This was also evident in the Aircel-Maxis case involving P Chidambaram. Mehta handled the CBI case personally and appeared before the Patiala House District Court, special CBI court, Delhi High Court and Supreme Court — sometimes all on the same day.

“When the other side has four-five big lawyers before a district judge, the government also has to keep up,” Mehta justified.

However, Mehta’s aggressive style of argument, often invoking national security, “vested interests” of petitioners and opposing lawyers, and assurances of the government’s “good intentions”, have often been called out for striking jarring political notes.

When cases challenging the clampdown in J&K came up before the SC, Mehta told the judges to “trust the security forces” and avoided any legal argument in the first hearing. On March 31 last year, as the Supreme Court took up the matter of stranded migrants, Mehta attacked critics of the government as “prophets of doom” and said they “don’t even have the patriotism to acknowledge” that “ministers are working overnight”.

In February last year, during a hearing in the Delhi High Court in the riots case, questioned about the government’s lack of urgency in registering cases against rioters, Mehta told Justice S Muralidhar “to not get angry”.

Government and BJP circles argue that the “difficult cases” Mehta handles and his job call for this no-holds-barred style. “The Attorney General is a friend, philosopher and guide to the court. He is a conscience keeper and holds a constitutional post. The SG’s job is to make sure the government stand is conveyed in court,” noted a top BJP functionary.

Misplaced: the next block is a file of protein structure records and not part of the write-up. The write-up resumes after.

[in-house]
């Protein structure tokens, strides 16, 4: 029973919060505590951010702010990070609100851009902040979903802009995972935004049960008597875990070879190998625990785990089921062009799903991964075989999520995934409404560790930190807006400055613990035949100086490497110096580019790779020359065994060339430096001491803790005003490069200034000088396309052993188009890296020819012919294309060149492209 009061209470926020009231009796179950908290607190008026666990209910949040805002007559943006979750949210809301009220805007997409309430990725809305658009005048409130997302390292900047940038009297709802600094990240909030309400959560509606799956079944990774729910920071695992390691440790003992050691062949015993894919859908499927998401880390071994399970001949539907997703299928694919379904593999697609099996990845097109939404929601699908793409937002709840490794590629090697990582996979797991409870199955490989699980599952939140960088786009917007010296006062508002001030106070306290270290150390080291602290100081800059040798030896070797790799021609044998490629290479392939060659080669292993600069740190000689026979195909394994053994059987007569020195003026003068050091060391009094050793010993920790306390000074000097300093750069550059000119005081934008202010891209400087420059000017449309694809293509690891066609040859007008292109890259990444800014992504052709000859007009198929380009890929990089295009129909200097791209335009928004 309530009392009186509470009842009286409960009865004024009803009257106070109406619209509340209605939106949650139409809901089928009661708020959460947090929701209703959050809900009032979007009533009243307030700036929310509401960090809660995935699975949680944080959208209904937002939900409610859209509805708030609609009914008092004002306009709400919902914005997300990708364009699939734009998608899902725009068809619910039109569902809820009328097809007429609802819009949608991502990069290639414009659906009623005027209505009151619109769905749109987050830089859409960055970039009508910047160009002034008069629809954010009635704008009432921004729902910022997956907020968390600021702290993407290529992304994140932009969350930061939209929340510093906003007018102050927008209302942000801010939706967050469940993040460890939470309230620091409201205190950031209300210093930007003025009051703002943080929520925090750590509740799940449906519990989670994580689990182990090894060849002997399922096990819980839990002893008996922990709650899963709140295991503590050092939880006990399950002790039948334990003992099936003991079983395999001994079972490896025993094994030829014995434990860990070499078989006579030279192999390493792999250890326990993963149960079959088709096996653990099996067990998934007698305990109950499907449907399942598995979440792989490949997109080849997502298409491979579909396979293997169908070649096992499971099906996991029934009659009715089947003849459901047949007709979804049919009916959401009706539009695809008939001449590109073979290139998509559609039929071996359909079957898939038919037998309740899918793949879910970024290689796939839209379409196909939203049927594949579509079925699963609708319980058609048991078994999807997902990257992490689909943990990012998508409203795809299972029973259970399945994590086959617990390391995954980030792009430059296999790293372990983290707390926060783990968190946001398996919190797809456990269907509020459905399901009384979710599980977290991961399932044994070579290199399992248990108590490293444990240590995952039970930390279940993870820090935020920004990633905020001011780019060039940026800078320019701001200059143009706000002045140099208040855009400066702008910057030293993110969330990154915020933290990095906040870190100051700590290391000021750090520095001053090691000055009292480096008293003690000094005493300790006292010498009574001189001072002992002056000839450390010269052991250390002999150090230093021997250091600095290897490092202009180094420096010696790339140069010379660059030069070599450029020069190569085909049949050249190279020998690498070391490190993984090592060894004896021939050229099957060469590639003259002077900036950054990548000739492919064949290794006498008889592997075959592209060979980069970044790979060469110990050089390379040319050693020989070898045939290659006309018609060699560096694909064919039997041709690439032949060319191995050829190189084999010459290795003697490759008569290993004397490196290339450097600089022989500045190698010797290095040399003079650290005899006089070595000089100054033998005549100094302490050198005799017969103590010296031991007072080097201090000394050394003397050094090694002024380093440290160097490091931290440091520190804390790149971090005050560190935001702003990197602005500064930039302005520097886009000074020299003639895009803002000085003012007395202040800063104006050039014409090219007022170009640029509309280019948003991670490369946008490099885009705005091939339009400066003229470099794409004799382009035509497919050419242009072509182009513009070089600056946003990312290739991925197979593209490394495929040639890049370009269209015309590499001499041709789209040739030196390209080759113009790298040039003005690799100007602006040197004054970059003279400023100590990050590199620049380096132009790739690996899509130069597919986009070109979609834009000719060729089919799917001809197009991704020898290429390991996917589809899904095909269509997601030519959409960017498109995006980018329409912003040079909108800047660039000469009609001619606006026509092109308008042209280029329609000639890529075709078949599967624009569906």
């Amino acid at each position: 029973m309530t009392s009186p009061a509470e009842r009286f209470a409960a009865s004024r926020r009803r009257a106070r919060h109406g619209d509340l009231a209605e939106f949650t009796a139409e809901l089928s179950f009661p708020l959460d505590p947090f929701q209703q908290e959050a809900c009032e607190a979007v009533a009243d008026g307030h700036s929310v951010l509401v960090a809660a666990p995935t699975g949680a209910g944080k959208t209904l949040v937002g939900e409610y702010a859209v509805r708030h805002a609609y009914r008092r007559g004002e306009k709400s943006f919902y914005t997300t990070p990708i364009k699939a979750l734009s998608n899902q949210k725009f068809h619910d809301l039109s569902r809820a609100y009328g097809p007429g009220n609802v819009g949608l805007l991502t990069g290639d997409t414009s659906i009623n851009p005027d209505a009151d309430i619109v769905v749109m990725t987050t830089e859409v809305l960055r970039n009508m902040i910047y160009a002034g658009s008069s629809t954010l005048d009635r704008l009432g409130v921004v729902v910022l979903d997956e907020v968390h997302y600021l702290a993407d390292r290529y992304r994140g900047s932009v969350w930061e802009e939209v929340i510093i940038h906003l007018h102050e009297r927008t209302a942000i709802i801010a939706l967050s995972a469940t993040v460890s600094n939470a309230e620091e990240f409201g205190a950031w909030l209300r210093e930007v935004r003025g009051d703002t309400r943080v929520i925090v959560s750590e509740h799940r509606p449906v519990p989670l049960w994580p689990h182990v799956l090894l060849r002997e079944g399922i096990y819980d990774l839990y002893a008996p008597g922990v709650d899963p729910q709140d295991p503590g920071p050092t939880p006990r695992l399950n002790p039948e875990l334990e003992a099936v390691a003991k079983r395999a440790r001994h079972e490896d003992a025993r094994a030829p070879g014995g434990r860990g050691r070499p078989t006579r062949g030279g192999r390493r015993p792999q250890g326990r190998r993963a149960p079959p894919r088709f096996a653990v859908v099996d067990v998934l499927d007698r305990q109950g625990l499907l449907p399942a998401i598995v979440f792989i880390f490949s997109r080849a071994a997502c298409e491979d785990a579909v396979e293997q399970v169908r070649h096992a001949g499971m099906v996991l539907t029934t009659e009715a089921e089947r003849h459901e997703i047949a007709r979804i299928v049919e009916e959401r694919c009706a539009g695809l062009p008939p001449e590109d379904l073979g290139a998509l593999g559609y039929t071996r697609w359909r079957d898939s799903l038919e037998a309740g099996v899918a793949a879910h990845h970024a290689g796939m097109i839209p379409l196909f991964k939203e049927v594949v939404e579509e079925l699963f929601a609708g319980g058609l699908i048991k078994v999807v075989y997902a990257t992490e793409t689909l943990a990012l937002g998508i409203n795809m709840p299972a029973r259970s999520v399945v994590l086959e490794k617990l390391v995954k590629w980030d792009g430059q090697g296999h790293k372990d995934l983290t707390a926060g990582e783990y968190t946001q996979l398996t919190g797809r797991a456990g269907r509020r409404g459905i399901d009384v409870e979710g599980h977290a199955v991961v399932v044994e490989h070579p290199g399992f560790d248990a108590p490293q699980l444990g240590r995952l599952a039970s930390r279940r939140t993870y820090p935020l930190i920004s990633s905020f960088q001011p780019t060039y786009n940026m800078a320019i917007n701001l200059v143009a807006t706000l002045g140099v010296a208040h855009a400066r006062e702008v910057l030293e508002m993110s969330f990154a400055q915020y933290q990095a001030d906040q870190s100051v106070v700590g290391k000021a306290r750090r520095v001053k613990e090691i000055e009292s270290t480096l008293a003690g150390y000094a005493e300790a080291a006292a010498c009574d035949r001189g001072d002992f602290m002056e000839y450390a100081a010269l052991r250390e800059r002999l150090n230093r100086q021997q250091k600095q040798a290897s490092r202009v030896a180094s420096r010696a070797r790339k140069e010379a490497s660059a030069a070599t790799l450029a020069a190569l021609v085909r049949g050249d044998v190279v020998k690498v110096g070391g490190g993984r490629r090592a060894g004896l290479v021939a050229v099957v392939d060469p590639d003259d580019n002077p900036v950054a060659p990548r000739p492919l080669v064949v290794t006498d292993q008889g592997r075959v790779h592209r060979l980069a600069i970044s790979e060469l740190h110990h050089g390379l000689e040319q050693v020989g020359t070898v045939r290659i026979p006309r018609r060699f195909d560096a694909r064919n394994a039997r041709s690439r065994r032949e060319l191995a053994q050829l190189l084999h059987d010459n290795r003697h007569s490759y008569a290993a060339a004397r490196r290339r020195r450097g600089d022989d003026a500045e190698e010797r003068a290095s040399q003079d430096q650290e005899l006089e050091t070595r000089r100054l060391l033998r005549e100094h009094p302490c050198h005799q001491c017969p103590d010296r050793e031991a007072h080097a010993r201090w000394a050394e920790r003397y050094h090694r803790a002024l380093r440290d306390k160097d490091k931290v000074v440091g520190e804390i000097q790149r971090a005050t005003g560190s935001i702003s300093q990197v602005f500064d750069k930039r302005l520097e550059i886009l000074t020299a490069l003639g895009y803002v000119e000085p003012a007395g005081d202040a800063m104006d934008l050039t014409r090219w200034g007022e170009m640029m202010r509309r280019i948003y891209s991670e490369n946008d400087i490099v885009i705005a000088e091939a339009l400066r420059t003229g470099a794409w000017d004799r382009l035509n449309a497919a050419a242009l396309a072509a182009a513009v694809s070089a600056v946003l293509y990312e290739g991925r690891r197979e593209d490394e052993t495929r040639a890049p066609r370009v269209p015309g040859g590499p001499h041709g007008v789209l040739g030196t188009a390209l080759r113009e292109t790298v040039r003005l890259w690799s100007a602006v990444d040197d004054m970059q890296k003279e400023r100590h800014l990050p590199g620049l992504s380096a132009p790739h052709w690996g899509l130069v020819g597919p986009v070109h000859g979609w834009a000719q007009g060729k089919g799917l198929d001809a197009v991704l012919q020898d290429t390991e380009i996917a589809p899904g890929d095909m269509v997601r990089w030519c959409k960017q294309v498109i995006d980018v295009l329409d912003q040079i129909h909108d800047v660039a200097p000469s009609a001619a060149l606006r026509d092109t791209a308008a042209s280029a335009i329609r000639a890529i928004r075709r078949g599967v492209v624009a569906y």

The road ahead

Outside the courtroom, Mehta is affable with friends cutting across political lines. Former ASG Maninder Singh, who was one of the top contenders for the SG post in 2018, is now one of Mehta’s trusted friends.

An Urdu poetry and ghazal enthusiast, Mehta’s library is lined with collections of Mir Taqi Mir, Wali Dakni and Ghalib. “You have to have interests outside the law. I read something other than the law every day,” said Mehta.

With Mehta having handled some of the most significant briefs for the government, many thought the next step for him would be as AG. Last year, when AG K K Venugopal turned 90 and requested that he be relieved of his post, the loudest buzz in court circles was whether Mehta would take his place. But the Centre requested Venugopal to continue for another term. Once again this year, Mehta was given a pass as Venugopal’s tenure was extended for another year.

Despite Mehta’s indispensability, in fact, when it comes to constitutional matters, the government has often turned to veterans such as Venugopal and K Parasaran, incuding in the crucial right to privacy case and the Ram Janmabhoomi dispute.

While the doors to the AG post haven’t closed on him yet, Mehta’s legal career could also take the judicial route. In 2014, Justice Rohinton Nariman, who was previously Solicitor General, was appointed SC judge.

Mehta himself says he is happy with his current position. “I’ve always believed that you must throw yourself into life and it will take you places,” he says.

With inputs from Sohini Ghosh